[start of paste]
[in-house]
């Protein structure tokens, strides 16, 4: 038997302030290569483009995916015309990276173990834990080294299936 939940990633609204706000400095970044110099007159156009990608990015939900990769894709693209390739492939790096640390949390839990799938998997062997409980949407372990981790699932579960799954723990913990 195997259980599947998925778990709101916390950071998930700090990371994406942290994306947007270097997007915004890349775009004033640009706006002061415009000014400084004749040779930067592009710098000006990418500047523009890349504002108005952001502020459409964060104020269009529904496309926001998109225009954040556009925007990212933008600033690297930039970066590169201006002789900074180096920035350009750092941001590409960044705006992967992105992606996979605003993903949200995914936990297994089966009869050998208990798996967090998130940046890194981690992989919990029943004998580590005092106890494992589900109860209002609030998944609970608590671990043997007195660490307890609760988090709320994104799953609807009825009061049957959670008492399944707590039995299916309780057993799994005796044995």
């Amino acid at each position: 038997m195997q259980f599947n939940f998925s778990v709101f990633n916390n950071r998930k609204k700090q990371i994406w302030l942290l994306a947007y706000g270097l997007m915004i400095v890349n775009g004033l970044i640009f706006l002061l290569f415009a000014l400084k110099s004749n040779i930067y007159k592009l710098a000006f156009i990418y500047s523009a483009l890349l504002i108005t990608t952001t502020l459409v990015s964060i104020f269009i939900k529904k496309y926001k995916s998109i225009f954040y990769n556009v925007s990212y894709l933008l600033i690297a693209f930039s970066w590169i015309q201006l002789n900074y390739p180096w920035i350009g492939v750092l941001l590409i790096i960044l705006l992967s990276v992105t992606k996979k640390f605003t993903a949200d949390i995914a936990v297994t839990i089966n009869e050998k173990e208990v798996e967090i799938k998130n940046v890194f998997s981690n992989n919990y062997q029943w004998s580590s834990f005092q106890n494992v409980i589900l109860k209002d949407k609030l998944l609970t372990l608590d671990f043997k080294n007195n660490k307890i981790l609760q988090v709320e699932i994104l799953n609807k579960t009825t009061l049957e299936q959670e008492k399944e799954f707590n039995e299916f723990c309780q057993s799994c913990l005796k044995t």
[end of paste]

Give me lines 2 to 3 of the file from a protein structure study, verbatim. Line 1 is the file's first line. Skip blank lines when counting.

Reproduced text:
């Protein structure tokens, strides 16, 4: 038997302030290569483009995916015309990276173990834990080294299936 939940990633609204706000400095970044110099007159156009990608990015939900990769894709693209390739492939790096640390949390839990799938998997062997409980949407372990981790699932579960799954723990913990 195997259980599947998925778990709101916390950071998930700090990371994406942290994306947007270097997007915004890349775009004033640009706006002061415009000014400084004749040779930067592009710098000006990418500047523009890349504002108005952001502020459409964060104020269009529904496309926001998109225009954040556009925007990212933008600033690297930039970066590169201006002789900074180096920035350009750092941001590409960044705006992967992105992606996979605003993903949200995914936990297994089966009869050998208990798996967090998130940046890194981690992989919990029943004998580590005092106890494992589900109860209002609030998944609970608590671990043997007195660490307890609760988090709320994104799953609807009825009061049957959670008492399944707590039995299916309780057993799994005796044995």
């Amino acid at each position: 038997m195997q259980f599947n939940f998925s778990v709101f990633n916390n950071r998930k609204k700090q990371i994406w302030l942290l994306a947007y706000g270097l997007m915004i400095v890349n775009g004033l970044i640009f706006l002061l290569f415009a000014l400084k110099s004749n040779i930067y007159k592009l710098a000006f156009i990418y500047s523009a483009l890349l504002i108005t990608t952001t502020l459409v990015s964060i104020f269009i939900k529904k496309y926001k995916s998109i225009f954040y990769n556009v925007s990212y894709l933008l600033i690297a693209f930039s970066w590169i015309q201006l002789n900074y390739p180096w920035i350009g492939v750092l941001l590409i790096i960044l705006l992967s990276v992105t992606k996979k640390f605003t993903a949200d949390i995914a936990v297994t839990i089966n009869e050998k173990e208990v798996e967090i799938k998130n940046v890194f998997s981690n992989n919990y062997q029943w004998s580590s834990f005092q106890n494992v409980i589900l109860k209002d949407k609030l998944l609970t372990l608590d671990f043997k080294n007195n660490k307890i981790l609760q988090v709320e699932i994104l799953n609807k579960t009825t009061l049957e299936q959670e008492k399944e799954f707590n039995e299916f723990c309780q057993s799994c913990l005796k044995t």